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Scent of Corsica: Casanera, made in Maquis

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Dressed casually in jeans and a sleeveless white singlet under an open check shirt and wearing simple blue suede running shoes with pink laces, Marie Ceccaldi doesn’t seem like your average perfumer.
The 40-year-old admits an aversion to formal attire but then again if you’re as fit and shapely as Marie you’d look good no matter the clothing.
A talented artist and former restaurateur in Provence (L’assiette de Marie in St. Remy), Mairie is now owner of ‘Casanera,’ with its black-painted wood and glass 19th century, Dickensian-style store front in the northwest Corsican resort of Calvi where she was born.
Inside, black-painted walls and ceiling, a 19th century portrait of a noble lady dressed in red, low hanging lamps and a pink stone floor creates dramatic eye appeal. An elongated table with side drawers fills the central part of the single- room store with open shelves and glass cases plentiful.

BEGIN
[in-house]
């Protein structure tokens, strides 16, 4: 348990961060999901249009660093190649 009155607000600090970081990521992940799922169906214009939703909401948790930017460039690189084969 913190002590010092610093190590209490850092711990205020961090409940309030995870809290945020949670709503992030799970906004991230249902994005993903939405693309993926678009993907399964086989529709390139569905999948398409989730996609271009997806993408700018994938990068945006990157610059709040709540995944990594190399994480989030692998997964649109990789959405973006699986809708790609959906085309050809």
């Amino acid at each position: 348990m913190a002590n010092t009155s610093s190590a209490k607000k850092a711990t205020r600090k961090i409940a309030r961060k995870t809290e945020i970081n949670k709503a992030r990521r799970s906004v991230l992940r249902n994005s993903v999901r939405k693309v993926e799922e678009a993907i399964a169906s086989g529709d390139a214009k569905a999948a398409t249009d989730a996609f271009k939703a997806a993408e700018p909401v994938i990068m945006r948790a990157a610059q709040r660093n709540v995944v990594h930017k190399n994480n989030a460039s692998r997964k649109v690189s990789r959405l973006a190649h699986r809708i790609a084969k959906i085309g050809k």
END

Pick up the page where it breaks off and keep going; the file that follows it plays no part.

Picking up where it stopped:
Marie, who makes her own creams, opened the store four years ago and is content with her product sales, which include eleven different perfumes and a series of seven face and body products based on different plants such as amandula, myrte and especially maquis, the local Corsican vegetation. Other store items include home fragrances, hair products, soaps, candles and jewelry including necklaces, bracelets and rings, some using larimar stone.
“I wanted to give my perfumes a distinct Corsica feel so while they are made in Grasse, they are all based on Corsican natural oils,” she explained one Sunday afternoon in-between serving customers. Everything is done by hand and the cosmetics can keep for six months.”
Interestingly, one of the most popular products is a cream made with immortelle, a plant that grows locally. “Ingredients in the plant stimulate the natural production of collagen and increases blood circulation in micro vessels,” she said. “It is also an anti-oxidant that repairs free radical damage and stimulates cellular regeneration.”
Marie, who has an 8-year-old son, Batiste, and whose partner, Jean-Baptiste, owns La Signoria Hotel in Calvi, inherited her artistic temperament from her parents, her father being a traditional Corsican singer and writer, and her mother, a perfumer who created creams based on natural ingredients in the 1970s.
“Making cosmetics is a little like cooking, the ingredients have to be blended so carefully,” she said. “I was fortunate in that I learned a lot from my grandmother who was extremely fond of plants and used them in all sorts of different ways.”
The perfume store in Calvi is one of six such stores Marie has established, three others being in Corsica, in Porto Vechio, Bastia and Ajaccio, as well two in mainland France, in San Tropez and Cannes.

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